Repost from our colleagues in the Division of Environmental Biology (DEB).
Project titles matter because they partially determine who will end up reviewing your proposals. Unlike the situation with journals, where an editor can share the abstract of a manuscript with a potential reviewer, all NSF can share is the title. This comes into play in two important ways:
First, when we put together a panel, we strive to find panelists with a broad diversity of interests to cover the broad diversity of proposal topics in a typical panel. A major challenge is to figure out the best matches of panelist expertise with proposal topics. To help in doing so, we send each panelist a complete list of proposal titles and ask them to rank each from 1 (“I’d love to review this one and have the necessary expertise”) to 4 (“I’m clueless or disinterested”). Although we sometimes overrule those rankings, we certainly pay attention to them. Here’s the point: If you want your proposal to be reviewed by someone who can best appreciate your project and provide the most constructive feedback, your title is pivotal. Make sure it concisely summarizes what your proposal is about and stay away from vague or grand statements.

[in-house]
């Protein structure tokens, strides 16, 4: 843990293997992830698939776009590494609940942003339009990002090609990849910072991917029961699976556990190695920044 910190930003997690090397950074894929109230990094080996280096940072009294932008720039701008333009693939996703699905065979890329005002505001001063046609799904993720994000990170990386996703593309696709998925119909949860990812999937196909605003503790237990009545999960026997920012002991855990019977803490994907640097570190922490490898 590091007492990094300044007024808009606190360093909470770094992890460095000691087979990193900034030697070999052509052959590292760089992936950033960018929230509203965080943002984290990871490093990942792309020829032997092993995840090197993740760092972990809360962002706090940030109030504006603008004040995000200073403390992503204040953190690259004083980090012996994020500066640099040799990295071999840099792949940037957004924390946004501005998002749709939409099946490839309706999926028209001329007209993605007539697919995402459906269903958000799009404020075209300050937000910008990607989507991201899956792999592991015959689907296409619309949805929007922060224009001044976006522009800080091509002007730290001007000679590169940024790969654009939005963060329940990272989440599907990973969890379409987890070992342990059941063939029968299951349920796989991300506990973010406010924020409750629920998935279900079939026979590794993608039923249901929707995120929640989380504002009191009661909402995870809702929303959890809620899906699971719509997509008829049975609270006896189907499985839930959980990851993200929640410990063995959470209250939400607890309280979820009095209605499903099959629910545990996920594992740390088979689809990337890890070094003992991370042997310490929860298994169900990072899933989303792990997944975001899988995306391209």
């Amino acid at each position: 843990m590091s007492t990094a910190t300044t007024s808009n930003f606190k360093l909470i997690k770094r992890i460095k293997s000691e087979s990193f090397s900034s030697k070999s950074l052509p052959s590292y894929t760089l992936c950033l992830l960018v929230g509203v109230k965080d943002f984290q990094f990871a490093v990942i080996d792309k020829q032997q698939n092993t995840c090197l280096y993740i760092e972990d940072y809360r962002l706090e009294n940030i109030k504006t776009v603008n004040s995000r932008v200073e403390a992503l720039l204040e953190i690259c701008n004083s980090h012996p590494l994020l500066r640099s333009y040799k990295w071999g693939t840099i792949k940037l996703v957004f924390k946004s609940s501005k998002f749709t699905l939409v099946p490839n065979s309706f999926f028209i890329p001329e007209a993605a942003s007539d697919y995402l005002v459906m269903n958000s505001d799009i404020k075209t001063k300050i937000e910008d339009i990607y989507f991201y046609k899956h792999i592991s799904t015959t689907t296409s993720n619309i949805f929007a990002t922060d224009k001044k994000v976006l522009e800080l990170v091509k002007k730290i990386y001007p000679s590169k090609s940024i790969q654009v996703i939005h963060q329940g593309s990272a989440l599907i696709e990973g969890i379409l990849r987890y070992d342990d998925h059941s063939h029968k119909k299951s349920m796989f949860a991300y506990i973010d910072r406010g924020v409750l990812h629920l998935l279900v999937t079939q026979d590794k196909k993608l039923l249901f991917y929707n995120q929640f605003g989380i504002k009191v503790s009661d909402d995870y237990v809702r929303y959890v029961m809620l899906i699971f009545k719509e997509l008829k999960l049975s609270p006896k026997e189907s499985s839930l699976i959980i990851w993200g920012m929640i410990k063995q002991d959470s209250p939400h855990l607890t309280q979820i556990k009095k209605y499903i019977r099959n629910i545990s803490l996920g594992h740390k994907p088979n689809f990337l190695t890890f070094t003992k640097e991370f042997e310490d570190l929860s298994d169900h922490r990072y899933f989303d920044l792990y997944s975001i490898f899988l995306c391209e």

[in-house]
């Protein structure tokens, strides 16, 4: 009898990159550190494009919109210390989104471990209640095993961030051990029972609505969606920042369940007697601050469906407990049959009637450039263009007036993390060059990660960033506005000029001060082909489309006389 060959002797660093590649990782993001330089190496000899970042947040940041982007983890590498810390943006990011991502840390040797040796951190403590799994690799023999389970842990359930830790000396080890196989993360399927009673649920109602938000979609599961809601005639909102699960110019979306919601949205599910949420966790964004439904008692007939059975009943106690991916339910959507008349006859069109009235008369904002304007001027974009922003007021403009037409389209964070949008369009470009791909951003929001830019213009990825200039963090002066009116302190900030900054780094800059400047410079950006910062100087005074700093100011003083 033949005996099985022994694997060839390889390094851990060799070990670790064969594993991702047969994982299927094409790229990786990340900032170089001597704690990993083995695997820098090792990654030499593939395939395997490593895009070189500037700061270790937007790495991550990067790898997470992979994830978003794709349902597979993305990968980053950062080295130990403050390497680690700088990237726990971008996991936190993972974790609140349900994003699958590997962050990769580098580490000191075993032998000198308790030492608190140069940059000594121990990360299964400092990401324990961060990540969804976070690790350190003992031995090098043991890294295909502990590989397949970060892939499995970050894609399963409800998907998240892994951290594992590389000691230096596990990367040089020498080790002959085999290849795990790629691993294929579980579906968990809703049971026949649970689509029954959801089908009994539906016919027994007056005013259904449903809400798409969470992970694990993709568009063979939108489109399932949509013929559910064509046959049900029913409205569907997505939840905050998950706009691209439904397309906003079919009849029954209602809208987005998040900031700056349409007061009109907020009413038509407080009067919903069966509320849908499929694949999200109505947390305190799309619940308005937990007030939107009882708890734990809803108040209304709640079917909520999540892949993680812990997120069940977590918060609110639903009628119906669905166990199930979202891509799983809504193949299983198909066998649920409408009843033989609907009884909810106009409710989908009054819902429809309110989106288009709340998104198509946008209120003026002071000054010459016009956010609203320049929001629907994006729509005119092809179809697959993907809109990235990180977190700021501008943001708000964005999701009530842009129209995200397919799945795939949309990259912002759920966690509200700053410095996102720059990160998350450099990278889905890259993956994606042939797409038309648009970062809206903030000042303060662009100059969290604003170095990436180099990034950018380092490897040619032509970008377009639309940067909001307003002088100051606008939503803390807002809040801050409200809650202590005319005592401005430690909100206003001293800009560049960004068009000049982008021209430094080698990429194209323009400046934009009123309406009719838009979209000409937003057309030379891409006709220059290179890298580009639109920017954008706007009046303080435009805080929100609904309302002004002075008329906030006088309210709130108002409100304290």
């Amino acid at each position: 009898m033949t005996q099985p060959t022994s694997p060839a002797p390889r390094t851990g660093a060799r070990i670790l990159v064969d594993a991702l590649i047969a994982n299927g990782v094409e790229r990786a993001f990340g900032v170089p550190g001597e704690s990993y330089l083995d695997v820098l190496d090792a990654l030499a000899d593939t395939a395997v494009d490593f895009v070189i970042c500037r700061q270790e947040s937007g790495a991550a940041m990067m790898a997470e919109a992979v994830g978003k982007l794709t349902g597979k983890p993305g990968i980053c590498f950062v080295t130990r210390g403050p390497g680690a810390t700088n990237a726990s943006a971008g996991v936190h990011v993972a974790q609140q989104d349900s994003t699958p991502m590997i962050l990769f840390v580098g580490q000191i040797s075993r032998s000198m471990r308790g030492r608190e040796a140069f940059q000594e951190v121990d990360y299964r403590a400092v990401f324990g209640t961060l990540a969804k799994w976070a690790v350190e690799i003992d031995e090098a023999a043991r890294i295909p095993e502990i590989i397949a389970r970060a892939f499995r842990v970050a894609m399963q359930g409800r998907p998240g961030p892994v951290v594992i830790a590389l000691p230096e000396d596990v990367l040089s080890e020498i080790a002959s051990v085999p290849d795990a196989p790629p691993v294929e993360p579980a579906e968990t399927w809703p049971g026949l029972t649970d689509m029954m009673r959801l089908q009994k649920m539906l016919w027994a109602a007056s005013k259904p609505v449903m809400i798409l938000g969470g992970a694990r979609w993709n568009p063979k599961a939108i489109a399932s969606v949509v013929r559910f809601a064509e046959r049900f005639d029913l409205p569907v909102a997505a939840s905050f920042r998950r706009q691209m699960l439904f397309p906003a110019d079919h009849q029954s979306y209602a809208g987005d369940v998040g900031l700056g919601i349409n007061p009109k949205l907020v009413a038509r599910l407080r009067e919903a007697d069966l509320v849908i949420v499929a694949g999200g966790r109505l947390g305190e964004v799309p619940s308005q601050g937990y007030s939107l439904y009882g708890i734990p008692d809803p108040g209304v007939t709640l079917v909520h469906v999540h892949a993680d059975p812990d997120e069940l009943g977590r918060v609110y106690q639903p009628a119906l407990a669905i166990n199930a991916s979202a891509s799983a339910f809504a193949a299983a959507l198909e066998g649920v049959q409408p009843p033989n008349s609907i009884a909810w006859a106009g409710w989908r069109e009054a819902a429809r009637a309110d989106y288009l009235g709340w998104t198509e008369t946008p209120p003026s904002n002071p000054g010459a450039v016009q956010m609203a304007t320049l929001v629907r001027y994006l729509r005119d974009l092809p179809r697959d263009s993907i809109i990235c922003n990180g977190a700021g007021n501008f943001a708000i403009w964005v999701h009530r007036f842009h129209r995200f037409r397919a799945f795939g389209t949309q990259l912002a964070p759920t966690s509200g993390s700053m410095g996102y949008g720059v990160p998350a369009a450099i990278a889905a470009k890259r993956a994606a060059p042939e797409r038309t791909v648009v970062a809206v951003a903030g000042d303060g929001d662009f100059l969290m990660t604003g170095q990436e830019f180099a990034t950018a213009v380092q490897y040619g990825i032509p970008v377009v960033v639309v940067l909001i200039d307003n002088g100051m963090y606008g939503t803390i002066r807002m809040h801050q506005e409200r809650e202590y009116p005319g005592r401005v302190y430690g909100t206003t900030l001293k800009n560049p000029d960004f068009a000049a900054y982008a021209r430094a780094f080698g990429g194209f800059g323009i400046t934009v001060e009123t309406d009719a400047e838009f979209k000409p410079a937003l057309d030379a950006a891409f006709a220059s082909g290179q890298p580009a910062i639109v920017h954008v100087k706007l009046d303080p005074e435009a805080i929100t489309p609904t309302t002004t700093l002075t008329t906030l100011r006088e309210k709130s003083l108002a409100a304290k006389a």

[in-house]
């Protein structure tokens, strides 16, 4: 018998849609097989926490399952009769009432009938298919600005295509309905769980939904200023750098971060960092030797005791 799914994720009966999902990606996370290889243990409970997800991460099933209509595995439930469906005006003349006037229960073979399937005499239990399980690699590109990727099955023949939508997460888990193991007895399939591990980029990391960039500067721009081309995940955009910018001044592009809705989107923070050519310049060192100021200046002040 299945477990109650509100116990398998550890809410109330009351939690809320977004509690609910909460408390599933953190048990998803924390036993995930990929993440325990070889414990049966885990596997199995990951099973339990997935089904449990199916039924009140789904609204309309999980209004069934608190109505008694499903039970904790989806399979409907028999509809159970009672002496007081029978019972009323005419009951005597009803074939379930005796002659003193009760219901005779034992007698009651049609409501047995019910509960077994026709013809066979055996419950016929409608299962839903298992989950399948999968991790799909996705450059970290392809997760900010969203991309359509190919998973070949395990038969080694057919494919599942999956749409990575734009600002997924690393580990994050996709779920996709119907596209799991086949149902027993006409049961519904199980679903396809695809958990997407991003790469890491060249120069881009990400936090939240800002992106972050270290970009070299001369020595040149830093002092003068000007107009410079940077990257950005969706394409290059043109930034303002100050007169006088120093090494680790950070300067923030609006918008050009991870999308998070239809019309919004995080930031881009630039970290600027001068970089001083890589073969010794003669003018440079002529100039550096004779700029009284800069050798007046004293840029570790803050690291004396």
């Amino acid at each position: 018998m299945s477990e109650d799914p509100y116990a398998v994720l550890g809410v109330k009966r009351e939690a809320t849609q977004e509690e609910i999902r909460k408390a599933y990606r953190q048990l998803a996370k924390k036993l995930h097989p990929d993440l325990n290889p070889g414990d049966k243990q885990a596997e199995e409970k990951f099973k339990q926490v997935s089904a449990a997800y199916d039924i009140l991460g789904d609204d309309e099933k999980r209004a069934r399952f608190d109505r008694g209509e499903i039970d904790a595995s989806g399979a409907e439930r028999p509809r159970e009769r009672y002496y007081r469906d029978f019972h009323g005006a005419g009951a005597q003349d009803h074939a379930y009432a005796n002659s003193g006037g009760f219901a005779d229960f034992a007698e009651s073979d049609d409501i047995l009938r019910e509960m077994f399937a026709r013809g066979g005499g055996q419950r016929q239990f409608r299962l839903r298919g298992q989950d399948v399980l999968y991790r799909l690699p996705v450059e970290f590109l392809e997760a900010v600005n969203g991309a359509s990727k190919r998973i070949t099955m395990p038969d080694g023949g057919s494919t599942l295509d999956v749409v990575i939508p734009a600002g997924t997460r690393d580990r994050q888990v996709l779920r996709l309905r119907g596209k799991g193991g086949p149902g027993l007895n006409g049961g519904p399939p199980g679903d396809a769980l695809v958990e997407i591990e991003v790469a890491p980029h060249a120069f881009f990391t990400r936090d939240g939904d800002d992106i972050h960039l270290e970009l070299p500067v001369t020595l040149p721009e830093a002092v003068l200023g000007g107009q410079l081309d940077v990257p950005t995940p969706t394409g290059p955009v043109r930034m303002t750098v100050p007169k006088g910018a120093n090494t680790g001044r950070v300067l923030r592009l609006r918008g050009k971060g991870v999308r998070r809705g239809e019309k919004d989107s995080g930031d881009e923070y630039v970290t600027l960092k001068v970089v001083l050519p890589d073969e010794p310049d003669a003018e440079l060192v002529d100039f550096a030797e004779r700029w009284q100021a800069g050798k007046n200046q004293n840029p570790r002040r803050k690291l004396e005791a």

Second, the same challenge of matching reviewers to proposals comes into play when Program Officers solicit reviews from ad hoc reviewers (i.e., reviewers who are not panelists). While Program Officers may be confident in the appropriateness of a particular reviewer for a given proposal, all that reviewer has to go on when making a decision about whether to review the proposal is its title. The problem is that reviewers are far more likely to say “no” if they don’t have a good sense of what they’re getting themselves into.
Bottom line: You don’t want folks making false assumptions about your proposal’s content when all they have to go on is the title. You can (and should) provide effective project titles.